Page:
Photography is faulted for creating what it reveals: the aesthetic dimension of social reality. This image is so good it almost looks rehearsed:
The caption at The Guardian tells us that a member of the Palestinian security forces is kicking a protester in Bethlehem, West Bank. That’s the language of professional journalism, and you can see how it misses exactly what is distinctive about the photograph. There can be both athleticism and artistry in violence, and here both art and agility are on display.
The casting is perfect: a beefy adult male pivots on one boot while swinging the other with the full force of experience; the young man leaping nimbly to avoid the kick is lean, graceful, and yet vulnerable. The costumes have been made to character: top-of-the-line clothing and accessories for the well-heeled professional, and basic black jeans and jersey topped off with a dash of red for the young artiste. Behind them the more awkward, uniformed stooge with club in hand reprises the attacker, while the graffiti smeared on the wall backs up the artiste. Against this background of force without style and resistance without clarity, the two actors in the center play out the drama of youth and authority with consummate elegance.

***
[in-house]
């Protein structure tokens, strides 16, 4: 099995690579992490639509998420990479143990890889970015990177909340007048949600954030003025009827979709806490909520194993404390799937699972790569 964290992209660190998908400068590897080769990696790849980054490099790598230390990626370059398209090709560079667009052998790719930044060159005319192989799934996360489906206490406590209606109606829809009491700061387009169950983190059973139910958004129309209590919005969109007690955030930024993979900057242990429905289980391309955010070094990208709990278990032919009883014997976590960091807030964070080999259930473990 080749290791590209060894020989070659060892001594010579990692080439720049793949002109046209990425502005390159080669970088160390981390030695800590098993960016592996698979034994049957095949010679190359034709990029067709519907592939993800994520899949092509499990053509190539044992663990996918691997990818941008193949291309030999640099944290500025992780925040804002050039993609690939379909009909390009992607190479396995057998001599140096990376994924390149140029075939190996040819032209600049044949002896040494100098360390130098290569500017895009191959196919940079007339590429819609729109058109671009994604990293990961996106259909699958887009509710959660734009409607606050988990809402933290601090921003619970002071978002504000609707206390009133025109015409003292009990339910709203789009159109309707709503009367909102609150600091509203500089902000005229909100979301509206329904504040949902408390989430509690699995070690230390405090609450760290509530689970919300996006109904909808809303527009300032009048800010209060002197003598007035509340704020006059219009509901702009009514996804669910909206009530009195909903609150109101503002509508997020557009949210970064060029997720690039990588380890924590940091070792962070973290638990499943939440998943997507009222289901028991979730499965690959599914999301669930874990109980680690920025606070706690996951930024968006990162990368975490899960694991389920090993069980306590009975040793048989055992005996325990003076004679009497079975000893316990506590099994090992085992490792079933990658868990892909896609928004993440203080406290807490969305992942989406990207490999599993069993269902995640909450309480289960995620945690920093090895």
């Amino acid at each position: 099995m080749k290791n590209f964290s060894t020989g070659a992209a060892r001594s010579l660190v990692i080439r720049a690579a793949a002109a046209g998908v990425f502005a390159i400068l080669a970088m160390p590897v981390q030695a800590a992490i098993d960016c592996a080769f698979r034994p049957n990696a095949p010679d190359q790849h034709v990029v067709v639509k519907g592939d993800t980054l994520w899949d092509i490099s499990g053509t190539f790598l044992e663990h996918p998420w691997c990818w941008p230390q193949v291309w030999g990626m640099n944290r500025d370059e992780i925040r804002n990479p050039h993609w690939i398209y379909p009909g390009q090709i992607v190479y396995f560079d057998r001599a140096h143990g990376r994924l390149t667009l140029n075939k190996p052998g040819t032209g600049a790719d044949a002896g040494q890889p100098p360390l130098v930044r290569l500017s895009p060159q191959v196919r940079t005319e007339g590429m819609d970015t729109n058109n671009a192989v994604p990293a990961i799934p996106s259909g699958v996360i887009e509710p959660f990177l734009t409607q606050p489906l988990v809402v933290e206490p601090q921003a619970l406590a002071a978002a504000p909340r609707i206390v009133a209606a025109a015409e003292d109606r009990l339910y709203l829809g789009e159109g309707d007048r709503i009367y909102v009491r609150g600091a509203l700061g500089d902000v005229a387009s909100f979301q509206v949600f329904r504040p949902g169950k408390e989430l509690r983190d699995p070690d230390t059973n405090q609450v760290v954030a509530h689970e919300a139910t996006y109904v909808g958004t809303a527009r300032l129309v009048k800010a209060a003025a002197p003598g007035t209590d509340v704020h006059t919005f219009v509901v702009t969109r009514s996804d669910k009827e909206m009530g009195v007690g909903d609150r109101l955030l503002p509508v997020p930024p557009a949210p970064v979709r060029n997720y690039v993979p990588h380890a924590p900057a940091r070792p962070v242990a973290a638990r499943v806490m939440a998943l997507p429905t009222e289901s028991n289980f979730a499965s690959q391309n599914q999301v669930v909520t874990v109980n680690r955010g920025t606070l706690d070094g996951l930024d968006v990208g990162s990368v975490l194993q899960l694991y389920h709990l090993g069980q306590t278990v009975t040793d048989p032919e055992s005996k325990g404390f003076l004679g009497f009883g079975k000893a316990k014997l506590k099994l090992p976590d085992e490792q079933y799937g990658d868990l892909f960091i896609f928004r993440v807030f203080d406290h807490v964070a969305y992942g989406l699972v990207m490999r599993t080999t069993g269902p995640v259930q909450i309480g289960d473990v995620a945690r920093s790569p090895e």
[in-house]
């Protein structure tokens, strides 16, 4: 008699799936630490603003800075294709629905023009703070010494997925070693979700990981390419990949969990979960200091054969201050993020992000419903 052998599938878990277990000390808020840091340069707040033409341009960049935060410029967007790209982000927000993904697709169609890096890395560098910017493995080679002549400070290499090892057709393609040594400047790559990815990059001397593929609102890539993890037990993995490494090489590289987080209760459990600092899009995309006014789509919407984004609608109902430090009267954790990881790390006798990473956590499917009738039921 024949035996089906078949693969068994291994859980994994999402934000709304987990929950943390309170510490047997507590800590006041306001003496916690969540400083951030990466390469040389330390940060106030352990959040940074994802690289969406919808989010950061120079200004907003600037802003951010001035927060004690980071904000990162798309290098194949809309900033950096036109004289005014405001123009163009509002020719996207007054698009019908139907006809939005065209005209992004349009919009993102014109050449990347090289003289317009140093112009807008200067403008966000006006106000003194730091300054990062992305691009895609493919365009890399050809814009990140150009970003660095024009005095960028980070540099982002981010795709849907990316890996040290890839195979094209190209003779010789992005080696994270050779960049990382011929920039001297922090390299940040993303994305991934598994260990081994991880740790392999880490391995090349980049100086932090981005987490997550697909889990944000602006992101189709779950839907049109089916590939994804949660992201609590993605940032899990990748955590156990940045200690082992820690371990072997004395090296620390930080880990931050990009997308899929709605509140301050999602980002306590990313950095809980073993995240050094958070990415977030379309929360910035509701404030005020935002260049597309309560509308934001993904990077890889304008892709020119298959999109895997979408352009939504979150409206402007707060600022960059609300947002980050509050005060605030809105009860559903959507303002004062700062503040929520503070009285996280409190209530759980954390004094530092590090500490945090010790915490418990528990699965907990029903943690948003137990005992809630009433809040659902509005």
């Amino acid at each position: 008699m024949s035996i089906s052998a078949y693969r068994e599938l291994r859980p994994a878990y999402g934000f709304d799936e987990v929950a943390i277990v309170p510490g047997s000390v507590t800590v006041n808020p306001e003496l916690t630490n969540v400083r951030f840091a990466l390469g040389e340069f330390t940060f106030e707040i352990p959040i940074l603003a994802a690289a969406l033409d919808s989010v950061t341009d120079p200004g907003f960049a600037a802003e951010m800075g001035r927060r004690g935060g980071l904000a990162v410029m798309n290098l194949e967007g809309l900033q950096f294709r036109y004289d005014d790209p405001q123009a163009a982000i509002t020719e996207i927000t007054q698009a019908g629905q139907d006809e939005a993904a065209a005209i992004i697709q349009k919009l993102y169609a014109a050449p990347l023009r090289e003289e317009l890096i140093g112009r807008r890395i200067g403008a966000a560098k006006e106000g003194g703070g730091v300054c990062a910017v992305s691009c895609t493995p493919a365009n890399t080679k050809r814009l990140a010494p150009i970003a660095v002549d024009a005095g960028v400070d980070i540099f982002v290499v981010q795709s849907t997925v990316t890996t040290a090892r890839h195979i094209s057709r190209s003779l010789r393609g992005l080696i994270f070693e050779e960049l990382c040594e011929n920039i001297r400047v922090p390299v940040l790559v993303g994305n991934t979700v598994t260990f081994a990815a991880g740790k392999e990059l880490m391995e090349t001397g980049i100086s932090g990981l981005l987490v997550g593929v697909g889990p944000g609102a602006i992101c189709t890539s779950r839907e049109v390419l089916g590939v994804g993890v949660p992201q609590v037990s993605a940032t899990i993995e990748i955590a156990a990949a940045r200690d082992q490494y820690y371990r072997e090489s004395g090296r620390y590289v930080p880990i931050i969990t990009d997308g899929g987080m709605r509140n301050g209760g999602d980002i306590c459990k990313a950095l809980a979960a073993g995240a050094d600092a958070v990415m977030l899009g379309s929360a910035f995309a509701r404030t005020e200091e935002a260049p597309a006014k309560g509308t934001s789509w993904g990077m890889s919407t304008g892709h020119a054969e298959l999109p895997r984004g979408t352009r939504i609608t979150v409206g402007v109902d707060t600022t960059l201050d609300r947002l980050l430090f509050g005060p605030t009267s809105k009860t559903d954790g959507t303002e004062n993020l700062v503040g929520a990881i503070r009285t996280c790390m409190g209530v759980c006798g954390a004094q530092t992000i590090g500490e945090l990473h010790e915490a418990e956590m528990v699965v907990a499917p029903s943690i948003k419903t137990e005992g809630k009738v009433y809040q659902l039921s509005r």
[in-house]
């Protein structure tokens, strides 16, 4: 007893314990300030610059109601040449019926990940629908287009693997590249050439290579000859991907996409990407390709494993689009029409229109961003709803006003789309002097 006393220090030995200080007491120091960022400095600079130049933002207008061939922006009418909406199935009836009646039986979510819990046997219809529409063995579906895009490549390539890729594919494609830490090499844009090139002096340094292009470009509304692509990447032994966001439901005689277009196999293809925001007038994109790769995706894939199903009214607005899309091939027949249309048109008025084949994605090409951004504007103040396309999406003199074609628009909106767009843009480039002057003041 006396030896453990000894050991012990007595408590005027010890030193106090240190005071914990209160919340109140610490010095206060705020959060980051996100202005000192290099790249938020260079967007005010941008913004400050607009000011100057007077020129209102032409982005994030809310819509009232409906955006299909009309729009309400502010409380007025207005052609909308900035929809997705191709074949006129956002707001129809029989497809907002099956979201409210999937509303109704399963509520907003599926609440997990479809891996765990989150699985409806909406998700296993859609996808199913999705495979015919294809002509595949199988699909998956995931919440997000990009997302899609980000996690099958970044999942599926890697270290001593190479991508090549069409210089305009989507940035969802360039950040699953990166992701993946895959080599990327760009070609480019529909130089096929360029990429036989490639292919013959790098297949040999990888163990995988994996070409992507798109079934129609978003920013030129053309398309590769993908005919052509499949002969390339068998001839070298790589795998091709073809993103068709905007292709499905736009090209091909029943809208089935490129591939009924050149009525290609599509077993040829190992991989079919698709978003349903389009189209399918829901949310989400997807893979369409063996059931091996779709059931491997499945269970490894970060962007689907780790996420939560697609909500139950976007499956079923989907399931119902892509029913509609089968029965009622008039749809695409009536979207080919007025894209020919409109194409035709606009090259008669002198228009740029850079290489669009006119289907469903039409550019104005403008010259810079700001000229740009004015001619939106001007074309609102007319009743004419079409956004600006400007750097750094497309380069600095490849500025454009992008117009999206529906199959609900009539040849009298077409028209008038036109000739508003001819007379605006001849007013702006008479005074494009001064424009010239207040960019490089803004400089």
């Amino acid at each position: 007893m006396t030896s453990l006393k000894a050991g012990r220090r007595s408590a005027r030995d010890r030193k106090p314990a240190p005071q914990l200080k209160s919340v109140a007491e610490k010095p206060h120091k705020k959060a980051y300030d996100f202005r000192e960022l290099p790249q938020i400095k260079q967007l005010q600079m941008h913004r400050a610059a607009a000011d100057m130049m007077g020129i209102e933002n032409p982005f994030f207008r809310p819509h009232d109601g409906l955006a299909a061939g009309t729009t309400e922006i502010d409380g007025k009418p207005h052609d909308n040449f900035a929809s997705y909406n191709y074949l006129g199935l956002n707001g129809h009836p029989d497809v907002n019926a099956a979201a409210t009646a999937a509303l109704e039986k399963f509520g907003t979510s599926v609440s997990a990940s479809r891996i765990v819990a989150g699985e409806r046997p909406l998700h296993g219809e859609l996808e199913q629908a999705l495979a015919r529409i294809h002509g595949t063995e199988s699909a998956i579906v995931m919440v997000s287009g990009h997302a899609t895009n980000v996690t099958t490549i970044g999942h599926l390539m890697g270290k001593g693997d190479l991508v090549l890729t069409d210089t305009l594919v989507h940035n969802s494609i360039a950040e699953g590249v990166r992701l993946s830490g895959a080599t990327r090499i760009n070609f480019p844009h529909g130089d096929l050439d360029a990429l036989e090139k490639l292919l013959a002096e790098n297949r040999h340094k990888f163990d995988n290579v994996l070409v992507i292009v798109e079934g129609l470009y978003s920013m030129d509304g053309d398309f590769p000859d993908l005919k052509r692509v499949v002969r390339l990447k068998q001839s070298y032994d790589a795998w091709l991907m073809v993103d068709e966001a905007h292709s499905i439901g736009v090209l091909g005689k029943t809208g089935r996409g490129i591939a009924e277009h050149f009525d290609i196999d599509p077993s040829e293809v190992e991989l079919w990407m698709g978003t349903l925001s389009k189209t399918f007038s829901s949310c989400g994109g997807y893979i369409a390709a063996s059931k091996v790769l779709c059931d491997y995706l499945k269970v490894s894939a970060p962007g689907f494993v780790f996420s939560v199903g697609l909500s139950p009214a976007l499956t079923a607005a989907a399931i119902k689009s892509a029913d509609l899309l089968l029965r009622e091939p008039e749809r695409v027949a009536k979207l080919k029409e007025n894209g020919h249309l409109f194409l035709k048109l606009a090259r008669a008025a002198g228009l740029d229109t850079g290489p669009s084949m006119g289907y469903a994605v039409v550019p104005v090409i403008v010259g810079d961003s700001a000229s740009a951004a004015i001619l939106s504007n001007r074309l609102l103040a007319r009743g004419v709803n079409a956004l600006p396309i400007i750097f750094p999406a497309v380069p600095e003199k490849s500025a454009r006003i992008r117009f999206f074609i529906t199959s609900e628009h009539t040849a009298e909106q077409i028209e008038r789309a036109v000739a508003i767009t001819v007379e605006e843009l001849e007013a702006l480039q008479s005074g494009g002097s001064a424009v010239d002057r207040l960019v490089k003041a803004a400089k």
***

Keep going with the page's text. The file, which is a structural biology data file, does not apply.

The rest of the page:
About ten months ago I did a post entitled The Olympics of the Street. Subsequently the Beijing Olympics got more attention, even at this blog, and then the American presidential campaign dominated everything else. Now the news is slowly settling back into some of its old rhythms. If you read my older post, you’ll see that there is no news whatsoever in the photograph above. I try to avoid repeating myself even though the news is repetitive, but today’s image was too good to pass up. More important, however, is the realization that this scene is part of a long running show—one that has gone on much too long.
Photograph by Eliana Aponte/Reuters.
sort of a reverse arabesque…
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